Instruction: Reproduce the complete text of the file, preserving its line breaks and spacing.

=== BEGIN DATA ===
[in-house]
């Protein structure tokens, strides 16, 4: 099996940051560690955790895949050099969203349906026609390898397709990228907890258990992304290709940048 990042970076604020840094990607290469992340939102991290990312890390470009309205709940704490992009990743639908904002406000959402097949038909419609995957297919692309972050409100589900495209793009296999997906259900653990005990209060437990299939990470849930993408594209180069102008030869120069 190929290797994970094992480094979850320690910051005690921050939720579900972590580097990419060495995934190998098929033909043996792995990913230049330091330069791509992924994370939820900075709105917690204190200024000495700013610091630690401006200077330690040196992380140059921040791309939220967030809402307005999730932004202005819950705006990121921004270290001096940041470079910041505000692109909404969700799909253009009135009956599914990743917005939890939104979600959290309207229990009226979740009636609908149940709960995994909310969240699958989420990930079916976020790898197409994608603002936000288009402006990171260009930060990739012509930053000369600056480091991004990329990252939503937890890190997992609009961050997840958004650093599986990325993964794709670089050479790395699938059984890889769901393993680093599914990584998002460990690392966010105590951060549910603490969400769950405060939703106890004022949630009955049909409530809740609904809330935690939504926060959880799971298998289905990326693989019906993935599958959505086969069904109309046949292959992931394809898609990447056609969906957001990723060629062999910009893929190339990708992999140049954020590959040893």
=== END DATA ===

[in-house]
């Protein structure tokens, strides 16, 4: 099996940051560690955790895949050099969203349906026609390898397709990228907890258990992304290709940048 990042970076604020840094990607290469992340939102991290990312890390470009309205709940704490992009990743639908904002406000959402097949038909419609995957297919692309972050409100589900495209793009296999997906259900653990005990209060437990299939990470849930993408594209180069102008030869120069 190929290797994970094992480094979850320690910051005690921050939720579900972590580097990419060495995934190998098929033909043996792995990913230049330091330069791509992924994370939820900075709105917690204190200024000495700013610091630690401006200077330690040196992380140059921040791309939220967030809402307005999730932004202005819950705006990121921004270290001096940041470079910041505000692109909404969700799909253009009135009956599914990743917005939890939104979600959290309207229990009226979740009636609908149940709960995994909310969240699958989420990930079916976020790898197409994608603002936000288009402006990171260009930060990739012509930053000369600056480091991004990329990252939503937890890190997992609009961050997840958004650093599986990325993964794709670089050479790395699938059984890889769901393993680093599914990584998002460990690392966010105590951060549910603490969400769950405060939703106890004022949630009955049909409530809740609904809330935690939504926060959880799971298998289905990326693989019906993935599958959505086969069904109309046949292959992931394809898609990447056609969906957001990723060629062999910009893929190339990708992999140049954020590959040893």